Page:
“THERE IS A GREAT DEAL OF GROWTH IN THE SMALL TO MEDIUM-SIZED BUSINESS SECTOR IN NEW ZEALAND, AND THESE BUSINESSES NEED WORKING CAPITAL TO GROW. THE WAY THAT ISLAMIC FINANCE COMPANIES CAN HELP IS THROUGH MODARABAH.”
However, the excitement in Islamic finance in New Zealand is not coming from the Muslim retail level. The real story is at the non-Muslim retail and governmental level.
“There are not enough Muslims in New Zealand for Islamic finance to take off if Islamic finance companies only concentrate on the indigenous Muslim community. Therefore, we are concentrating on distributing products to the non-Muslim community in New Zealand,” said Hassan Omar Ahmed, managing director of CFC.
Ahmed explained that Shari’ah compliant financial products are not just for Muslims, but for everyone, and this is the approach that Islamic finance companies are taking in New Zealand. “There is a great deal of growth in the small to medium-sized business sector in New Zealand, and these businesses need working capital to grow. The way that Islamic finance companies can help is through Modarabah, or profit sharing, a concept that we are very comfortable with and can really vitalise the SME sector. Islamic finance companies have the products to be very innovative here, and there is great potential for crossover into the non-Muslim community.”
He also argued that mortgages based on Islamic principles were a potentially huge growth area as he believed that over the longer term that Islamic mortgages offered a better deal than the conventional mortgages offered in New Zealand. The country has one of the lowest mortgage default rates in the world and CFC want to enter the market, “there is no way that a conventional product can beat a Murabahah BBA product. If the buyer wants to save money and understands the concept, then this is the product for them. Period.”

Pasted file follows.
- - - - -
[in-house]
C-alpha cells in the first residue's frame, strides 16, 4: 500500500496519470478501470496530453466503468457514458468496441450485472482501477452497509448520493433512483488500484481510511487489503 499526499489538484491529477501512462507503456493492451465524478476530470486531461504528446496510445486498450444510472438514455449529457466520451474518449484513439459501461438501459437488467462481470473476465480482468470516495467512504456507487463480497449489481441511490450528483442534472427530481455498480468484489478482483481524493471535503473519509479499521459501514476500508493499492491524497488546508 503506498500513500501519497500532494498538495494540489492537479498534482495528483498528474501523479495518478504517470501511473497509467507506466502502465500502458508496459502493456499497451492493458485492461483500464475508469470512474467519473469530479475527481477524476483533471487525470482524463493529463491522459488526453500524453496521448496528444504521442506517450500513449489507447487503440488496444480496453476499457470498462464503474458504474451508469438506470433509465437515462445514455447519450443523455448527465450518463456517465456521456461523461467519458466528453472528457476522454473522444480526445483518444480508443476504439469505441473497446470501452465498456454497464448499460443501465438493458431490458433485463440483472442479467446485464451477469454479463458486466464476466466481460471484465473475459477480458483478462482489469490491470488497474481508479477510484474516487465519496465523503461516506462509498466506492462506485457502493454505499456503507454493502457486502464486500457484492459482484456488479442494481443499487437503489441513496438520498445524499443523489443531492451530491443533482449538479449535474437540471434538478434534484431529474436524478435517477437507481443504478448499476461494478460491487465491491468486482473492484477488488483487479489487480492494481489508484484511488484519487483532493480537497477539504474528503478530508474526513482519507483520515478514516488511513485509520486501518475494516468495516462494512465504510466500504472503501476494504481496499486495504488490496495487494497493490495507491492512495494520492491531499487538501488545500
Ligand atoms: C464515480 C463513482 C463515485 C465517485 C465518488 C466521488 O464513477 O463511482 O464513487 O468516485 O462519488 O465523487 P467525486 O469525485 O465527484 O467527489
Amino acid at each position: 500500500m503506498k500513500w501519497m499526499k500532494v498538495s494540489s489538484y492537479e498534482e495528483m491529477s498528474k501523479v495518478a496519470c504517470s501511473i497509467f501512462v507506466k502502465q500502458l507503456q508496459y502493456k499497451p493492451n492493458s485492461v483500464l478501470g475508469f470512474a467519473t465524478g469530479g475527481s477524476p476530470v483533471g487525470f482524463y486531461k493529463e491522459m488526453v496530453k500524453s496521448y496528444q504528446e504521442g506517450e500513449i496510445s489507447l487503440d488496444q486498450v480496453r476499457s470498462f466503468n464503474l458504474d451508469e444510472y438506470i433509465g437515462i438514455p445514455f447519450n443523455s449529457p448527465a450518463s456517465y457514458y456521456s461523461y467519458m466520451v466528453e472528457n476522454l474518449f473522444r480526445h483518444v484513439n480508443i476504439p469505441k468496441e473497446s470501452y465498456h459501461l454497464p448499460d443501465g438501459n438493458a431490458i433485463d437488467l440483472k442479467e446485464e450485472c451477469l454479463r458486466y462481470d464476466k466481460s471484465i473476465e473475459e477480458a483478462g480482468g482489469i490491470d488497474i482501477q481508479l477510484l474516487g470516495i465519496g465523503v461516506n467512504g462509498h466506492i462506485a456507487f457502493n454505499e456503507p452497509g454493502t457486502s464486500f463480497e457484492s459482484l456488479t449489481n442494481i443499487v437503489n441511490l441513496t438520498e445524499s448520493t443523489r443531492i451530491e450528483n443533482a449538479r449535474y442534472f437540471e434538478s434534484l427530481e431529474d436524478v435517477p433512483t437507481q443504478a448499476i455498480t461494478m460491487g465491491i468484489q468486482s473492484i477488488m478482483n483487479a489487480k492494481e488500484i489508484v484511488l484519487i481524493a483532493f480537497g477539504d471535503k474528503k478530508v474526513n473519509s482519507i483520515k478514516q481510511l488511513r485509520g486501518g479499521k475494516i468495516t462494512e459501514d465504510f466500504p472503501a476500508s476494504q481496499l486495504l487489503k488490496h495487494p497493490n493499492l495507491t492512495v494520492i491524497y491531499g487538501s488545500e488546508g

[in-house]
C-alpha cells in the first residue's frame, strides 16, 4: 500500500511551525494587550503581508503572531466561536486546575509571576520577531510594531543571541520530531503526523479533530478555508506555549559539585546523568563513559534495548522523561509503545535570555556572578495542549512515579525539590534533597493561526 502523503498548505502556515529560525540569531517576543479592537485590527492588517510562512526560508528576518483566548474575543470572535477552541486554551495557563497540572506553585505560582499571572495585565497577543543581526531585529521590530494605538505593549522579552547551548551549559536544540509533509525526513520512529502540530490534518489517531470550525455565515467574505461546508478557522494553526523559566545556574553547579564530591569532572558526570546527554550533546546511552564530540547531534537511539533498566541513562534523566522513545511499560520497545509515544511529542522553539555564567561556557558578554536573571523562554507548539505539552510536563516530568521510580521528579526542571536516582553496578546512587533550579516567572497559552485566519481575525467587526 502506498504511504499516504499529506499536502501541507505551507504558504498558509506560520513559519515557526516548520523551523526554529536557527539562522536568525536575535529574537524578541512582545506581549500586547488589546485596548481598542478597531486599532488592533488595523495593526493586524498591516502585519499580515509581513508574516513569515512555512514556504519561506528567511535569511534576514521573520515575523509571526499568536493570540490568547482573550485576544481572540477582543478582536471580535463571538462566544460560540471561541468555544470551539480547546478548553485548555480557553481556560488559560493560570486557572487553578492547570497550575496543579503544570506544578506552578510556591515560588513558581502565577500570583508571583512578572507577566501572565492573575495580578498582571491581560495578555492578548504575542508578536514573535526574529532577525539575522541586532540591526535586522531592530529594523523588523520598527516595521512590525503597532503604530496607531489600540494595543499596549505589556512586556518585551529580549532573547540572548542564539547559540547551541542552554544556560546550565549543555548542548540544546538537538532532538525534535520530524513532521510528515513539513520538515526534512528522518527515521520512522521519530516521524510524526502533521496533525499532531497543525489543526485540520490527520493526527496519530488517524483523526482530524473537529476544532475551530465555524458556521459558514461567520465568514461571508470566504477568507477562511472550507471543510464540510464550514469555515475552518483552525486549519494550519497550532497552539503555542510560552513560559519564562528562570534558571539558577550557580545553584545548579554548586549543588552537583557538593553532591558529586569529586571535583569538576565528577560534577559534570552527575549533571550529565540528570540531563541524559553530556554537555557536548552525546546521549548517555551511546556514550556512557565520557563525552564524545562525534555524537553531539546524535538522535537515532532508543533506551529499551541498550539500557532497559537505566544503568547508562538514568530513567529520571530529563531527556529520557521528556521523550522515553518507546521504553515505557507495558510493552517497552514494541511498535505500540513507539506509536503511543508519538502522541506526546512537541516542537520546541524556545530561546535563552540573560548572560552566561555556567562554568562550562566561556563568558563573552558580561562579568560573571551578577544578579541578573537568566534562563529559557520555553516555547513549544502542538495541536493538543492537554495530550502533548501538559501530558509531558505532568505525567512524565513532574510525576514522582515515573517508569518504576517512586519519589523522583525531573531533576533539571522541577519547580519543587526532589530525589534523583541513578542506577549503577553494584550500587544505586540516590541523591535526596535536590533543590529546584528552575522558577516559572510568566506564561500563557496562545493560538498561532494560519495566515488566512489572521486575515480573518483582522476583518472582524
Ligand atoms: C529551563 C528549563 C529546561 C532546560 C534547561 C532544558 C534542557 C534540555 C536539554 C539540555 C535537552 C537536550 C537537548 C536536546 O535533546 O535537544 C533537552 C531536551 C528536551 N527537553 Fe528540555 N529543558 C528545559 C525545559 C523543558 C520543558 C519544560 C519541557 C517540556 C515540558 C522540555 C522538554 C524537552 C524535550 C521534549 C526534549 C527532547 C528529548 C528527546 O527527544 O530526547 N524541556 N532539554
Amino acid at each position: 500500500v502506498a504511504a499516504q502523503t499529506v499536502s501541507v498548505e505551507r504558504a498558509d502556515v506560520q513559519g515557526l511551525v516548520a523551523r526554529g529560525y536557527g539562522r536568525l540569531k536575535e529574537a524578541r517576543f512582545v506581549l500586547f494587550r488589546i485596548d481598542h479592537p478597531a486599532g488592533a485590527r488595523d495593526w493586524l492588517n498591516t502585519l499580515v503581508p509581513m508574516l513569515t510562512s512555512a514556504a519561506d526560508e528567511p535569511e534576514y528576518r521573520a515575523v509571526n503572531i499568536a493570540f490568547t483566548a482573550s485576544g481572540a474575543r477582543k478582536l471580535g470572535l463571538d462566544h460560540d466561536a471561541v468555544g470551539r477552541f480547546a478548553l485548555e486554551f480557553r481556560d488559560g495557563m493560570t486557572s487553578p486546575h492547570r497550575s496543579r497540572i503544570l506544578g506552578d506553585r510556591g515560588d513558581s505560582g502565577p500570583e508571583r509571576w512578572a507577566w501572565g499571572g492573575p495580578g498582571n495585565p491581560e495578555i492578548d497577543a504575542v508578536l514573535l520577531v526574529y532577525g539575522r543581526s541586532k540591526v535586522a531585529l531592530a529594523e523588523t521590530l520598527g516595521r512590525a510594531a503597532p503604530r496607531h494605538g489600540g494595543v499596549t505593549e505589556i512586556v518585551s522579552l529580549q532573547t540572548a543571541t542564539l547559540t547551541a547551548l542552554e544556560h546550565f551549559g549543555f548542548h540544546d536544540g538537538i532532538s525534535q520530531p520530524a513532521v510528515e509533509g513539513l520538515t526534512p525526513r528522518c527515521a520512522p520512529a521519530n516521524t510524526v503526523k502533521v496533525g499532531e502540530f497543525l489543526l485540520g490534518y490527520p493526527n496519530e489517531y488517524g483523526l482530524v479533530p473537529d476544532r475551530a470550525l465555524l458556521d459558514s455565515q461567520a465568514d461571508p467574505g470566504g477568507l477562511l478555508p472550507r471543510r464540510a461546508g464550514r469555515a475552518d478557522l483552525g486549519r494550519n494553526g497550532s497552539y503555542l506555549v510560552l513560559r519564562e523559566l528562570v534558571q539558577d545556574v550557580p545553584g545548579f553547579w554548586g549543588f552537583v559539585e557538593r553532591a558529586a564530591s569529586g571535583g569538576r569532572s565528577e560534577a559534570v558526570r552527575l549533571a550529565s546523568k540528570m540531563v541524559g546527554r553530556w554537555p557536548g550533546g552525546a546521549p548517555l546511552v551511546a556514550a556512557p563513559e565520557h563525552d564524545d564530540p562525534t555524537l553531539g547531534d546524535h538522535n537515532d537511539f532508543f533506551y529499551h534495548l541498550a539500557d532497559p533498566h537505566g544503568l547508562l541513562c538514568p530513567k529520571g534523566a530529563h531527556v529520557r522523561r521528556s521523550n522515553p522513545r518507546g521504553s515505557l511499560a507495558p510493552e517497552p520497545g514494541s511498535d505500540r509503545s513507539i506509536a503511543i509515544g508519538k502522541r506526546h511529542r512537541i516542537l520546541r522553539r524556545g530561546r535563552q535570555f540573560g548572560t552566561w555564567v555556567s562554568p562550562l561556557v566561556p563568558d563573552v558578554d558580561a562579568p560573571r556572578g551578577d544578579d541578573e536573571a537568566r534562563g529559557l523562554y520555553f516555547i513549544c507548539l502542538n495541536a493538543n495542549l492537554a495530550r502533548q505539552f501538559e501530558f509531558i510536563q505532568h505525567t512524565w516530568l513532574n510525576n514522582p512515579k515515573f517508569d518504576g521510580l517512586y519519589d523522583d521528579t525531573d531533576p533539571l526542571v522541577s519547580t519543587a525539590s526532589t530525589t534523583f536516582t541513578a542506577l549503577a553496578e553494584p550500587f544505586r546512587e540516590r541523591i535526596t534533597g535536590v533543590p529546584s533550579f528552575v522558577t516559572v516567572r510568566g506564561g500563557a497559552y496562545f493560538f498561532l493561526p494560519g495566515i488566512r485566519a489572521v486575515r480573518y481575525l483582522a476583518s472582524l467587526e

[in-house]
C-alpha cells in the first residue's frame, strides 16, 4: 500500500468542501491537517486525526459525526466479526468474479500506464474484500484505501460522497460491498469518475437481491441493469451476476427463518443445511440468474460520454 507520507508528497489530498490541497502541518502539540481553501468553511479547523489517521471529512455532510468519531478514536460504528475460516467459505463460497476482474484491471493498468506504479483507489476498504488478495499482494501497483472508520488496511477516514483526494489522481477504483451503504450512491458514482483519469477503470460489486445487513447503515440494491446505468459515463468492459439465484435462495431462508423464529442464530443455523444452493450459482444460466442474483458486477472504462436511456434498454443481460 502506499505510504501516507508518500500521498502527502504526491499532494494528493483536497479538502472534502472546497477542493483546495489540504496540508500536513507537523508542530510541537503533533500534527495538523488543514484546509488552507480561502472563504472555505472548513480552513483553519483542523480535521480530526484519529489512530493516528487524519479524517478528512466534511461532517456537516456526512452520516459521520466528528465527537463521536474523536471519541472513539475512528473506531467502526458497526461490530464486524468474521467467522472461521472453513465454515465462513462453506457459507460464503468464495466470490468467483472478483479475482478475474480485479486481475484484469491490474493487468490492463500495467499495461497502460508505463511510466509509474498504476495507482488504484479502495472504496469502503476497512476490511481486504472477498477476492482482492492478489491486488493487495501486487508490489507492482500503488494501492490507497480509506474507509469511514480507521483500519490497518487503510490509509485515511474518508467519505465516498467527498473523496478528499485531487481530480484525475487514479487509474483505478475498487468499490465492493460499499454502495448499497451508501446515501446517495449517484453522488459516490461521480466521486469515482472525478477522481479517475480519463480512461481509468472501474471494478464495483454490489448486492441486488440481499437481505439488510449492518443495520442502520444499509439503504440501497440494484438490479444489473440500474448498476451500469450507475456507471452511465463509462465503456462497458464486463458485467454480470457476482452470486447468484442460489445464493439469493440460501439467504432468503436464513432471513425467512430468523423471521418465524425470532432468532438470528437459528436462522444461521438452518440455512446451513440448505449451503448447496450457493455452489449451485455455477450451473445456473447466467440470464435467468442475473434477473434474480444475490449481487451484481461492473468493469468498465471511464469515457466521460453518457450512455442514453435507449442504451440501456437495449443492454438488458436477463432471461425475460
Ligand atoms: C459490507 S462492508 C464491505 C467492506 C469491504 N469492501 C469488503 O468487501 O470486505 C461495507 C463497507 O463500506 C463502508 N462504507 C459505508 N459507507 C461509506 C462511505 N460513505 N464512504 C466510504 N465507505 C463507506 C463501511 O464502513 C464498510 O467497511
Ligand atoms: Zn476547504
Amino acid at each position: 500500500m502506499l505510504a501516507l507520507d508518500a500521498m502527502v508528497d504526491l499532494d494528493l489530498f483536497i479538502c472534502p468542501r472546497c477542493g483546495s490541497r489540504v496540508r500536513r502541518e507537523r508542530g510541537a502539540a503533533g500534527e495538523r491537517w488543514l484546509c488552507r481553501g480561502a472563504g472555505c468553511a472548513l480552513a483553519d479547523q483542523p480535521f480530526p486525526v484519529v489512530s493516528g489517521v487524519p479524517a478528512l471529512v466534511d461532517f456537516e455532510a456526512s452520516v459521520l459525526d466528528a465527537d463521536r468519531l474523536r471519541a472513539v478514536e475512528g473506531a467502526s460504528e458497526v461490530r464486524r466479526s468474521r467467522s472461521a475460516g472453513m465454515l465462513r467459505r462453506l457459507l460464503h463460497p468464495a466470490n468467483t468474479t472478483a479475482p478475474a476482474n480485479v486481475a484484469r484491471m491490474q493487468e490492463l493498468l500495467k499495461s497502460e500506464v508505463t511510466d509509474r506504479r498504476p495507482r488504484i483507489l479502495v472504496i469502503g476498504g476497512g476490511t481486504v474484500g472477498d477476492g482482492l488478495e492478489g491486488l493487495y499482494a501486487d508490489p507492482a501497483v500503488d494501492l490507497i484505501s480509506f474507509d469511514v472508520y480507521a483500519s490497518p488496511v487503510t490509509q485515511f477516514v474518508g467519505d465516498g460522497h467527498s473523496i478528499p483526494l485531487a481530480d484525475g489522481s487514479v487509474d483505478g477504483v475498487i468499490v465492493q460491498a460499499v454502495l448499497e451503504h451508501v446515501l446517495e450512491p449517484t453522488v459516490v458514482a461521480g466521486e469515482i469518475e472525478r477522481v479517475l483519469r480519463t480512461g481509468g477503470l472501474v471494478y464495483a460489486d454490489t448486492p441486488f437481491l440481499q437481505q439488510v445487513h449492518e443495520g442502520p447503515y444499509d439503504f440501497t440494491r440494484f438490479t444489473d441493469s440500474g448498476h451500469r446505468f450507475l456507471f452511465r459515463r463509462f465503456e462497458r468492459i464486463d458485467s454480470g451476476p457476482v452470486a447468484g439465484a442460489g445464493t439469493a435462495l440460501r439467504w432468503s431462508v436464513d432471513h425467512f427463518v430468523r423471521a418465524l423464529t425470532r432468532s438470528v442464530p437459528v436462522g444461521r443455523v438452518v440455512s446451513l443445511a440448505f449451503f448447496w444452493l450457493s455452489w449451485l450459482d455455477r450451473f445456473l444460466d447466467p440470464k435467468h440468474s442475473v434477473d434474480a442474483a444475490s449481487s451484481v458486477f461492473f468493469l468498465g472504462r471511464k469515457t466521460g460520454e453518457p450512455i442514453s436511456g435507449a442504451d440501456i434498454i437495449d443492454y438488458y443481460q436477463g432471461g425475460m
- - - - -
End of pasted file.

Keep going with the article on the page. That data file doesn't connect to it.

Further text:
At the retail level, Deloitte has been trying to increase the depth of understanding, and Faris Azimullah, partner, enterprise risk services for Deloitte said, “we ran a number of public seminars to introduce the concept of Islamic finance, and we are also involved in a project to find new ways of attracting foreign direct investment into New Zealand. The public sessions we ran in conjunction with FIANZ were well attended and the feedback we got was overwhelmingly positive from the local Muslim community. There was a lot of coverage in the media, including radio and TV talk shows. The biggest task was to challenge the misconceptions.”